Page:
I'm not sure what Sycamore has in mind but if they're listening they should strongly consider taking as much of it online as possible and treat the retail locations as a distribution point but still maintain the retail sites for small businesses looking to stop by for supplies.

They should also consider buying MicroCenter and if not, they need to revamp their tech support to be true diagnostics and support. I imagine they operate their tech support similar to OfficeMax which outsourced repairs via remote computing and the sales force rarely knew anything beyond basics about computers (doesn't instill trust in customers).

Switching to a true tech support model may cost more but will allow you to make more and solidify yourself as a dependable one-stop shop for small to medium sized businesses.

They should also reduce their footprint and get rid of locations that are under performing (not always the fault of the sales force as some areas are just duds).

Lastly they need to learn supply chain and hub-and-spoke distribution modeling from the likes of Amazon. I can venture to guess they have too much inventory of things that are overpriced and or stuff no one wants. Get better and more efficient at providing what customers want instead of trying to shove crap products down the throats of customers.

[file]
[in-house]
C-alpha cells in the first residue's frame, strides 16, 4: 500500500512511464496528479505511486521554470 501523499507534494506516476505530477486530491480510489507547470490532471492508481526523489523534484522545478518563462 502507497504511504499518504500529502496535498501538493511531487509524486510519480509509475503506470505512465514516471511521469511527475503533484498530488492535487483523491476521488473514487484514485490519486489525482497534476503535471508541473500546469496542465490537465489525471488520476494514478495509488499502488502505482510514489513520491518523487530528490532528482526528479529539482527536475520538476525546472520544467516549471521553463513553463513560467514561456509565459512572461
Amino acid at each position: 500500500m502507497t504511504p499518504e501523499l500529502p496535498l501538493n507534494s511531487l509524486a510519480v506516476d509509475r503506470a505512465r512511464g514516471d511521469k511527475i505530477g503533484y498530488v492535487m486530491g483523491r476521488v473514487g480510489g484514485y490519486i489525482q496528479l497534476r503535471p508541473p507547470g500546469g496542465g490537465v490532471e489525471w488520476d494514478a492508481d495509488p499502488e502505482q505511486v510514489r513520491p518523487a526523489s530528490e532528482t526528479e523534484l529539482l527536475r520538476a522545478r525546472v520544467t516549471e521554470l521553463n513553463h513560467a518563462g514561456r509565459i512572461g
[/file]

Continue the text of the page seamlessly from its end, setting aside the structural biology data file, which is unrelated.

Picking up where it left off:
Overall a good move nonetheless...

    • 5
Jun 30, 2017

Interesting deal to be sure -- will be curious how this turns out

Jun 30, 2017

Update: WSJ just published a piece about Sycamore's plan for Staples which:

Calls for Staples to be divided into three separately financed entities, according to people familiar with the matter: U.S. retail; Canadian retail; and corporate-supply businesses. The three groups will remain under the same corporate umbrella.

The move is designed to make the leveraged buyout of Staples, announced Wednesday, an easier sell to bond and loan investors whose appetite for retail names has soured as the industry's prospects have waned. Their appetite will be crucial to financing the deal, the largest LBO announced this year.

UBS AG UBS 0.35% , Bank of America Corp. and other Wall Street banks plan to arrange bonds and loans backing only the Staples unit that distributes paper, pens and other supplies to large business and government customers, the people said. The delivery operation is the largest and seen as the crown jewel of Staples.

link for article: https://www.wsj.com/articles/sycamore-plans-to-spl...

    • 1
Jun 30, 2017

@Jcr10" interesting strategy at the top level and one that makes sense. I wonder if their focus is on North America primarily? What about international operations?

Thanks for the update Jcr10!

Jul 3, 2017

International will most likely not be a part of the strategy, as Staples Europe has been sold to another (distressed) PE fund last December. Interested to see how that is going to turn out..

http://www.cerberuscapital.com/cerberus-capital-ma...

    • 2
Jul 2, 2017